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My CUH story – Madi Denton

Madi Denton, personal assistant, shares her CUH story to highlight the invaluable work of our admin staff.

Madi is wearing a white blouse and a pink division C lanyard. She has her brown hair tied back, has a feather tattoo on her right collar bone/shoulder and has black glasses. She is outside in the Jubilee gardens at CUH and is smiling at the camera.
Madi Denton, personal assistant

Madi, what’s your role in our hospitals?

My current role here at CUH is personal assistant (PA) to the head of nursing for division C, which covers a number of services including urgent and emergency care, medicine for the elderly and transplant.

I work for David Cleave, so my job supports him each day, along with the matrons and the deputy heads of nursing in our division. At the moment I manage eight inboxes and 17 calendars!

Tell us about your CUH journey

In 2018 I moved from Essex and needed a job, so looked at Addenbrooke’s as it’s a household name in my family! I had my daughter at The Rosie and my family has been treated at Addenbrooke’s.

I’ve worked in healthcare since I was 19 - initially in care homes and then as bank staff at Royal Papworth Hospital before it moved to Cambridge - so my first port of call for a new job was CUH.

In August 2018 I interviewed for the role of medical secretary in vascular surgery and was delighted to be offered the role the same day and I stayed in that role for two years. I had been keen to move away from clinical work and enjoyed being a bit more behind the scenes.

I then spotted a vacancy for a PA in division C and I was thrilled to be offered the job. This role has a different dynamic - my previous role was very patient-led and my role now is more staff-based.

I started this role in April 2021 and David started in July 2021 - he’s been a brilliant asset to the division.

What really stands out to you?

Nursing has traditionally been heavily female-led and it’s really inspirational to have a male in such a senior role. It demonstrates that men can have top jobs in nursing and is an inspiration for all our male nurses. David has had such an impact on the quality aspect of the wards, he’s in charge of the emergency department, and along with his team he is working hard on patient flow, patient safety and quality.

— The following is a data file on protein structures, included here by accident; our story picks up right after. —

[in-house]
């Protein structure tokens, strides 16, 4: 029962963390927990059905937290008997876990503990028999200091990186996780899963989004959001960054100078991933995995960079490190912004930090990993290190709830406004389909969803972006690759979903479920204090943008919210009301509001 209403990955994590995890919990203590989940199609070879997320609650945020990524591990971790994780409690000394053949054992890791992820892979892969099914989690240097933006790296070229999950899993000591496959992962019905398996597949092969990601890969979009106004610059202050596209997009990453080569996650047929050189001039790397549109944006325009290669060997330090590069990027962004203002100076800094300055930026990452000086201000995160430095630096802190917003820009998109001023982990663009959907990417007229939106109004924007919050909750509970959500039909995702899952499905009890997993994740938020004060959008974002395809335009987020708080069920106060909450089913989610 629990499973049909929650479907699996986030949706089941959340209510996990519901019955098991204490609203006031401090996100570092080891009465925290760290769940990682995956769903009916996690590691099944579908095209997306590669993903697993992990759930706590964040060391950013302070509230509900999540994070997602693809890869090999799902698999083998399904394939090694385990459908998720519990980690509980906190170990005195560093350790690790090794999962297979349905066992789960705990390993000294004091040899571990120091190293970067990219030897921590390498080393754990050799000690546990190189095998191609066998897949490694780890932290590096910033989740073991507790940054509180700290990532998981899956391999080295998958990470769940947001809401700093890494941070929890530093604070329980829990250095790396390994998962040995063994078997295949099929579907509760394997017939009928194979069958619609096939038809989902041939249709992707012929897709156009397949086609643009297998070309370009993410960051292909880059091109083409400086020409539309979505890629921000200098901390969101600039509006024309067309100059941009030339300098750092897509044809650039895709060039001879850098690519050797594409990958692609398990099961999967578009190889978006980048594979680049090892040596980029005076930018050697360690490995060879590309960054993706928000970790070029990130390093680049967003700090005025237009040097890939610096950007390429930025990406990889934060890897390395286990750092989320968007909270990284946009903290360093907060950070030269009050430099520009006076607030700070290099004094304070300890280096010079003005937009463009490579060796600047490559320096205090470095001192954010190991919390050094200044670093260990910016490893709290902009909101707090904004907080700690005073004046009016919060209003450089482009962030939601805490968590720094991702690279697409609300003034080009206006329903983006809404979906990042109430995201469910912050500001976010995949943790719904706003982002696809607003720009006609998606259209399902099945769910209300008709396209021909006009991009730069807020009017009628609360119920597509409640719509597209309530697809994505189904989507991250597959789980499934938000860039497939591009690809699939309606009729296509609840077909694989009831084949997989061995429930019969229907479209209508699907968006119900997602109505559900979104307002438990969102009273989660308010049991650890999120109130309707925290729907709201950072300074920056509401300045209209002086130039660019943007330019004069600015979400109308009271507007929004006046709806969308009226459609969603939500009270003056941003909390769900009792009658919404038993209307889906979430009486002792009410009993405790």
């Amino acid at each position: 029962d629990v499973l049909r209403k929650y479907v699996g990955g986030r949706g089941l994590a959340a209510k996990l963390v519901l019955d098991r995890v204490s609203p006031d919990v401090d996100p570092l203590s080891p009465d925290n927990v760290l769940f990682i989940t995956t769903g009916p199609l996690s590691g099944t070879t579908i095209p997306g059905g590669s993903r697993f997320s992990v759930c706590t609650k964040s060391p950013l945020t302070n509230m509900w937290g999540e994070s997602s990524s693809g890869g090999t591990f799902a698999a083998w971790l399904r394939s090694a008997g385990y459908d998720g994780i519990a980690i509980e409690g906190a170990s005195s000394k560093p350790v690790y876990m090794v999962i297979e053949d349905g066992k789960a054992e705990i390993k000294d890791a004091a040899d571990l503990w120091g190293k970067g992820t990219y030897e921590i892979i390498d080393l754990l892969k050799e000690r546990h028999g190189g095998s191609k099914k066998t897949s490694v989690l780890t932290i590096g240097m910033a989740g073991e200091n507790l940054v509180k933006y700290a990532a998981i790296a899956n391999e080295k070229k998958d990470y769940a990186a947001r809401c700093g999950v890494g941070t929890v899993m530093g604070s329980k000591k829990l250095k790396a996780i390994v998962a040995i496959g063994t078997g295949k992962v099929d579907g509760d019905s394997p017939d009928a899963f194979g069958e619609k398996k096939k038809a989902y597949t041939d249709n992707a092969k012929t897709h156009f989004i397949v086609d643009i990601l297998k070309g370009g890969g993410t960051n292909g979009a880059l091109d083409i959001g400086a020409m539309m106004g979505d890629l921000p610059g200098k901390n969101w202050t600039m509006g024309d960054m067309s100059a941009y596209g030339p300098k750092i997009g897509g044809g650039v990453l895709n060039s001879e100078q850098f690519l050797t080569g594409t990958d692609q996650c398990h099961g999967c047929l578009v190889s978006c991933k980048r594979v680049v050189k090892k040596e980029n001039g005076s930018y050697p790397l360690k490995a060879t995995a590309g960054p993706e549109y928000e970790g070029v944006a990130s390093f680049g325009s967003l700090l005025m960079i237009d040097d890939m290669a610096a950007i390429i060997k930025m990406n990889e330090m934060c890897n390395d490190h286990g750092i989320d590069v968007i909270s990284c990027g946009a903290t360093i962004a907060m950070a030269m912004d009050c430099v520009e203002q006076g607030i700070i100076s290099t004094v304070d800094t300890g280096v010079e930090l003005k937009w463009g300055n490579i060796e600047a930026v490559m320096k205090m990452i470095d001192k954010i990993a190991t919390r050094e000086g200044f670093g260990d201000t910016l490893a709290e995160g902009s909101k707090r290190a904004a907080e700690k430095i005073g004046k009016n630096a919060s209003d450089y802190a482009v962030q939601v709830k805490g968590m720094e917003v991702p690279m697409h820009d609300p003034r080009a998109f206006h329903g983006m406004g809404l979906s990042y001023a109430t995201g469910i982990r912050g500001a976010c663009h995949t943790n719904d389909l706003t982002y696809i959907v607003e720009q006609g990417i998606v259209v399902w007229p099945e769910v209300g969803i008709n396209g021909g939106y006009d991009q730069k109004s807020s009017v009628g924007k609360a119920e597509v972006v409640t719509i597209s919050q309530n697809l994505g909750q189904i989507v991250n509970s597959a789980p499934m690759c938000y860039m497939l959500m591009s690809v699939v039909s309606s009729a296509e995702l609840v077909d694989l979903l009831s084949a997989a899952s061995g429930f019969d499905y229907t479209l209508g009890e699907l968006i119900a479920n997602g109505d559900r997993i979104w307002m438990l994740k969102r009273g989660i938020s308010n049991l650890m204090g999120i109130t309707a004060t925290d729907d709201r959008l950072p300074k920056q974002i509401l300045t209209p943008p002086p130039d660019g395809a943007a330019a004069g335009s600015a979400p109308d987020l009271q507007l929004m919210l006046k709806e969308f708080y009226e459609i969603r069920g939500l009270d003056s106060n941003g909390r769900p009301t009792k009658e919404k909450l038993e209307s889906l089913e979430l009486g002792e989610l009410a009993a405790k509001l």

What does a usual day look like?

There isn’t a usual day! The main focus of my day is usually dealing with hundreds of emails across multiple inboxes.

Diary management and organising meetings is important; I have to really be careful to make sure things don’t overlap or clash. My role is really organising David’s time and prioritising the things that need to be done now and what can be done later; the same with emails. It’s important for me to learn what’s important and needs an urgent response and you get to know what people need to see and what they can do at a later date.

I also carry out general admin tasks for the matrons, I attend meetings in person to take minutes which I then type up and distribute, and I help with HR elements such as sickness, absence, recruitment and job descriptions. The skills I learned being a vascular secretary all really help with the job I’m doing now.

How do you feel your role benefits our patients?

Important decisions are made at meetings I organise – things such as patient flow, quality on the wards, patient care – and this all filters down to our patients.

What would happen if the admin staff at CUH weren’t there?

Running a clinic, for example, is hugely admin based - organising, creating and setting up on Epic (our patient record system), ringing patients, confirming appointments, allocating a consultant and so on. The clinical staff do their very important role but such a great deal has gone on beforehand to get to that point.